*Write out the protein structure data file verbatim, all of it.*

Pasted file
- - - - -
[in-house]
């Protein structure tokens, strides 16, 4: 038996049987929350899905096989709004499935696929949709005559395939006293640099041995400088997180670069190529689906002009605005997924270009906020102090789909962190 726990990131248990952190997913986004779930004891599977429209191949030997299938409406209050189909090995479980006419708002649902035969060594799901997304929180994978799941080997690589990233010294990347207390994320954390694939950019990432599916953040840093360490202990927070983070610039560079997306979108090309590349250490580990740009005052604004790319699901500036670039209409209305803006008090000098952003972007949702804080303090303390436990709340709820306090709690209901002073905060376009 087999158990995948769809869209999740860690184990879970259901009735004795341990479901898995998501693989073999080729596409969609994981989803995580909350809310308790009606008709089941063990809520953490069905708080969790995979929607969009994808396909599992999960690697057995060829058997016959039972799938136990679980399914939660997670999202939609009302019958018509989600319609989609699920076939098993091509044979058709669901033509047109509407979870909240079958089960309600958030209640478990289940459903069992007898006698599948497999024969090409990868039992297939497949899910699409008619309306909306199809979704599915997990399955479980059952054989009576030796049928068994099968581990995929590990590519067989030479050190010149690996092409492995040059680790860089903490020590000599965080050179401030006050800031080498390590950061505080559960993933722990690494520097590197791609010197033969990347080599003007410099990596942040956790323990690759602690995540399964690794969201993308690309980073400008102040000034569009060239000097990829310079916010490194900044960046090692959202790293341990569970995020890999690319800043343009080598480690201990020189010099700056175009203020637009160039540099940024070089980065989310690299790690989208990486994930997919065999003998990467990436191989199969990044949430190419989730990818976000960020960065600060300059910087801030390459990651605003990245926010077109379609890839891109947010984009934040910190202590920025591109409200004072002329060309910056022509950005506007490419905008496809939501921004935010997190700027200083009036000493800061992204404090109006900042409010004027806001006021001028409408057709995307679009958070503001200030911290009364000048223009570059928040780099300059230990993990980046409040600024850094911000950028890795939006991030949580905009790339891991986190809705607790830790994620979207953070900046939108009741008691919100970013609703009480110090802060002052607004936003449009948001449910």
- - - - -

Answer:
[in-house]
């Protein structure tokens, strides 16, 4: 038996049987929350899905096989709004499935696929949709005559395939006293640099041995400088997180670069190529689906002009605005997924270009906020102090789909962190 726990990131248990952190997913986004779930004891599977429209191949030997299938409406209050189909090995479980006419708002649902035969060594799901997304929180994978799941080997690589990233010294990347207390994320954390694939950019990432599916953040840093360490202990927070983070610039560079997306979108090309590349250490580990740009005052604004790319699901500036670039209409209305803006008090000098952003972007949702804080303090303390436990709340709820306090709690209901002073905060376009 087999158990995948769809869209999740860690184990879970259901009735004795341990479901898995998501693989073999080729596409969609994981989803995580909350809310308790009606008709089941063990809520953490069905708080969790995979929607969009994808396909599992999960690697057995060829058997016959039972799938136990679980399914939660997670999202939609009302019958018509989600319609989609699920076939098993091509044979058709669901033509047109509407979870909240079958089960309600958030209640478990289940459903069992007898006698599948497999024969090409990868039992297939497949899910699409008619309306909306199809979704599915997990399955479980059952054989009576030796049928068994099968581990995929590990590519067989030479050190010149690996092409492995040059680790860089903490020590000599965080050179401030006050800031080498390590950061505080559960993933722990690494520097590197791609010197033969990347080599003007410099990596942040956790323990690759602690995540399964690794969201993308690309980073400008102040000034569009060239000097990829310079916010490194900044960046090692959202790293341990569970995020890999690319800043343009080598480690201990020189010099700056175009203020637009160039540099940024070089980065989310690299790690989208990486994930997919065999003998990467990436191989199969990044949430190419989730990818976000960020960065600060300059910087801030390459990651605003990245926010077109379609890839891109947010984009934040910190202590920025591109409200004072002329060309910056022509950005506007490419905008496809939501921004935010997190700027200083009036000493800061992204404090109006900042409010004027806001006021001028409408057709995307679009958070503001200030911290009364000048223009570059928040780099300059230990993990980046409040600024850094911000950028890795939006991030949580905009790339891991986190809705607790830790994620979207953070900046939108009741008691919100970013609703009480110090802060002052607004936003449009948001449910």